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Finding your Draw Length for longbows and recurves.

Finding your Draw Length for longbows and recurves.

Introduction

Finding your draw length is very important for new archers. Without it would be like buying shoes without knowing your shoe size. At Natural Archer we have simplified the process for people buying bows, and with our many years of experience we can match a bow to an archer many times just by the description of the person, and we also leave room for the bow to be overdrawn enough to make up for the fact some people have a longer draw length than they thought. As long as the bow can handle a little bit longer of a draw length, and was made well enough and slightly longer than it need to be the bows from Natural Archer will be fine, but the actual weight will now change.

When it comes to arrows it is a different story, a ideal arrow for a longbow is based on the actual ammo length, type of bow, draw weigh, the tips, the usage and gets very particular for ideal shooting. There is something called the archers paradox that we will talk about later in another article, but you have to picture a arrow has to slightly bend around the bow with just the right resistance, the arrows length the weight of an arrow, among other things.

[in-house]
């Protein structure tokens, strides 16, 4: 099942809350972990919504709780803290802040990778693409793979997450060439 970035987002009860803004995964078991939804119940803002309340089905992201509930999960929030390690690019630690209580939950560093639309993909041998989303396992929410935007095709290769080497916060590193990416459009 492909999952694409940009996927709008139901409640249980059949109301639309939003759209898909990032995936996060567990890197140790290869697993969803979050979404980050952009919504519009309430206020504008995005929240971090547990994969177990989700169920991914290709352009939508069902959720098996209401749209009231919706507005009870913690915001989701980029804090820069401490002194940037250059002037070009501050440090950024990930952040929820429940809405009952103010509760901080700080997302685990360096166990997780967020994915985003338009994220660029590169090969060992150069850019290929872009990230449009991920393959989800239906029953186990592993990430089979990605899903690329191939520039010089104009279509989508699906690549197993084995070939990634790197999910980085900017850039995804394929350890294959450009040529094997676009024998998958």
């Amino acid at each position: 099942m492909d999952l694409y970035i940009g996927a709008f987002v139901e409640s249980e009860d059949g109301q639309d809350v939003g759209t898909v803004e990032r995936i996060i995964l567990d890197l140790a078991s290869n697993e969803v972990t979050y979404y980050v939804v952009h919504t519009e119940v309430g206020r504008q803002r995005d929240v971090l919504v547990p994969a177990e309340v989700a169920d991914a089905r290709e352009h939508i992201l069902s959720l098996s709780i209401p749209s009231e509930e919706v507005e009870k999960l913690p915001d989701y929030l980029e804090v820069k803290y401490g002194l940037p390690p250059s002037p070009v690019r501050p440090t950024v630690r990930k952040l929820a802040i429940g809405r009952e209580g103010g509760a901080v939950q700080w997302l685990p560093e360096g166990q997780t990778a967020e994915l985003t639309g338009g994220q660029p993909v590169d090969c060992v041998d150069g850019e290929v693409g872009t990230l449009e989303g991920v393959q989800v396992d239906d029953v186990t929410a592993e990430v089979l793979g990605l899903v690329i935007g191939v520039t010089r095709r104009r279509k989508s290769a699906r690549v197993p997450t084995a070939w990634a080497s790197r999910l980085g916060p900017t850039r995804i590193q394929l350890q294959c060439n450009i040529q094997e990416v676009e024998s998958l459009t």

It is important to know your draw length, but sometimes people are buying a bow and arrow set as a surprised gift to someone who has never shot an arrow in their life, in this case as us to help figure this out. Luckily a nice bow and a set of arrows that is not to short but slightly long can be shot with much accuracy as the archer gets used to the set up, I have a selection of arrows that I use now and then of different Native Canadian designs, I adjust my aim for the arrows and this does make a challenge but I can easily switch between different types of arrows just buy knowing their characteristics, I even have some arrows I enjoy shooting that are made from ocean spray shoots or bamboo that I have had for many years that are not close to straight, I mark them with markings that tell me, this arrow goes slightly left or right, this arrow point over the target, I love to amaze my friends with this time honed skill of shooting very crooked arrows from a distance and still nailing the target, I think this obsession with wanting to shoot crooked things started as a young child with a hand-me-down daisy BB gun with a crooked barrel.

Finding your Proper Draw Length

Unfortunately there are many opinions of the best method to figuring this out.

The problem is every single one of us is unique, we might not even realize we have a unique feature, some of us have shorter or longer arms on average compared to their chest, some have slightly long fingers or smaller forearms. We all have our own natural way of holding a bow, even if an archery instructor will tell you there is only one position animal stance, it is my opinion this may be correct for straight target shooting, where repeating the exact same movements creates better and better accuracy, I agree for most people, but there is contradictions to ever part of it.

Much like their is bowlers who use the “wrong” fingers with their ball, or for instance the one armed drummer from Def Leopard breaking all drumming rules, the same holds true for archers, some of us have small wrists, our legs may be different, there is even archers missing one of their fingers or even whole limbs, and this doesn’t stop them from becoming excellent archers. Many times the dedication to their practice and their passion will overcome all obstacles and let them out shoot their peers.